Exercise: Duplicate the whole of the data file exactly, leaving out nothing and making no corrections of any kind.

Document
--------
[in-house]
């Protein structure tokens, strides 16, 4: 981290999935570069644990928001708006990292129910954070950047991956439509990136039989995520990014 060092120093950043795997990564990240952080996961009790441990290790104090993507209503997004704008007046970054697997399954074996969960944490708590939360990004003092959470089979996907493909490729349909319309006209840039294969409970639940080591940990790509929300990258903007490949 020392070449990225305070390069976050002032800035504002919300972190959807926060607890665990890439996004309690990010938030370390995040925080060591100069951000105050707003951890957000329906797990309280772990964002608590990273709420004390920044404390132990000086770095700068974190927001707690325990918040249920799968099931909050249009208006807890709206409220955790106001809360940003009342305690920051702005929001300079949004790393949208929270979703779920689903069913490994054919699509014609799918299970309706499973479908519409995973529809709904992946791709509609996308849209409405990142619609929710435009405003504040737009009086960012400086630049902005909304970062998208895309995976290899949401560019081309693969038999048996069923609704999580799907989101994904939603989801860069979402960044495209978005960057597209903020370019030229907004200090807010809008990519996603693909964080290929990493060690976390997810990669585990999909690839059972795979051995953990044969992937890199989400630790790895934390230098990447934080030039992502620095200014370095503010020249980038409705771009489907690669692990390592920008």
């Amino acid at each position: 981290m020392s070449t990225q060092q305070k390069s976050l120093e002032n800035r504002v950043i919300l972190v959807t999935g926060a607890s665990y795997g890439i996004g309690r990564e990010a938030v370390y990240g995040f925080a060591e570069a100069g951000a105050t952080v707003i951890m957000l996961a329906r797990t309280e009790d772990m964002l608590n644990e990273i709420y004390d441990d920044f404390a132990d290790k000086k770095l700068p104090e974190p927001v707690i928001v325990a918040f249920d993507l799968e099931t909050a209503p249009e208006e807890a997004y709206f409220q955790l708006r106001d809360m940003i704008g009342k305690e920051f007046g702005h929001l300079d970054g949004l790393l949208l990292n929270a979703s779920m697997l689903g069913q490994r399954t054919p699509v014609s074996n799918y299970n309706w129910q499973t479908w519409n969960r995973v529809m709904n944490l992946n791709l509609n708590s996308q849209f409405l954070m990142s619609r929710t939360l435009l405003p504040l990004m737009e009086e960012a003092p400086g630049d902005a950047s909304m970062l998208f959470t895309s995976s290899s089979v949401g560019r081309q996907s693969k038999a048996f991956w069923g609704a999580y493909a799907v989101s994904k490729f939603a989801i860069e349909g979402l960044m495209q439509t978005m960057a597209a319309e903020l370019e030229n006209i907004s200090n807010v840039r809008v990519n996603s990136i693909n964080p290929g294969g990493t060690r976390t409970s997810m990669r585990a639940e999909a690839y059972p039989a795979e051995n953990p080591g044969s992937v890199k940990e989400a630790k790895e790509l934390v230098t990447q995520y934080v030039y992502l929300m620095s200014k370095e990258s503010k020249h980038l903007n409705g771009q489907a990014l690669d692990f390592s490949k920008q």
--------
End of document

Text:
[in-house]
């Protein structure tokens, strides 16, 4: 981290999935570069644990928001708006990292129910954070950047991956439509990136039989995520990014 060092120093950043795997990564990240952080996961009790441990290790104090993507209503997004704008007046970054697997399954074996969960944490708590939360990004003092959470089979996907493909490729349909319309006209840039294969409970639940080591940990790509929300990258903007490949 020392070449990225305070390069976050002032800035504002919300972190959807926060607890665990890439996004309690990010938030370390995040925080060591100069951000105050707003951890957000329906797990309280772990964002608590990273709420004390920044404390132990000086770095700068974190927001707690325990918040249920799968099931909050249009208006807890709206409220955790106001809360940003009342305690920051702005929001300079949004790393949208929270979703779920689903069913490994054919699509014609799918299970309706499973479908519409995973529809709904992946791709509609996308849209409405990142619609929710435009405003504040737009009086960012400086630049902005909304970062998208895309995976290899949401560019081309693969038999048996069923609704999580799907989101994904939603989801860069979402960044495209978005960057597209903020370019030229907004200090807010809008990519996603693909964080290929990493060690976390997810990669585990999909690839059972795979051995953990044969992937890199989400630790790895934390230098990447934080030039992502620095200014370095503010020249980038409705771009489907690669692990390592920008």
């Amino acid at each position: 981290m020392s070449t990225q060092q305070k390069s976050l120093e002032n800035r504002v950043i919300l972190v959807t999935g926060a607890s665990y795997g890439i996004g309690r990564e990010a938030v370390y990240g995040f925080a060591e570069a100069g951000a105050t952080v707003i951890m957000l996961a329906r797990t309280e009790d772990m964002l608590n644990e990273i709420y004390d441990d920044f404390a132990d290790k000086k770095l700068p104090e974190p927001v707690i928001v325990a918040f249920d993507l799968e099931t909050a209503p249009e208006e807890a997004y709206f409220q955790l708006r106001d809360m940003i704008g009342k305690e920051f007046g702005h929001l300079d970054g949004l790393l949208l990292n929270a979703s779920m697997l689903g069913q490994r399954t054919p699509v014609s074996n799918y299970n309706w129910q499973t479908w519409n969960r995973v529809m709904n944490l992946n791709l509609n708590s996308q849209f409405l954070m990142s619609r929710t939360l435009l405003p504040l990004m737009e009086e960012a003092p400086g630049d902005a950047s909304m970062l998208f959470t895309s995976s290899s089979v949401g560019r081309q996907s693969k038999a048996f991956w069923g609704a999580y493909a799907v989101s994904k490729f939603a989801i860069e349909g979402l960044m495209q439509t978005m960057a597209a319309e903020l370019e030229n006209i907004s200090n807010v840039r809008v990519n996603s990136i693909n964080p290929g294969g990493t060690r976390t409970s997810m990669r585990a639940e999909a690839y059972p039989a795979e051995n953990p080591g044969s992937v890199k940990e989400a630790k790895e790509l934390v230098t990447q995520y934080v030039y992502l929300m620095s200014k370095e990258s503010k020249h980038l903007n409705g771009q489907a990014l690669d692990f390592s490949k920008q």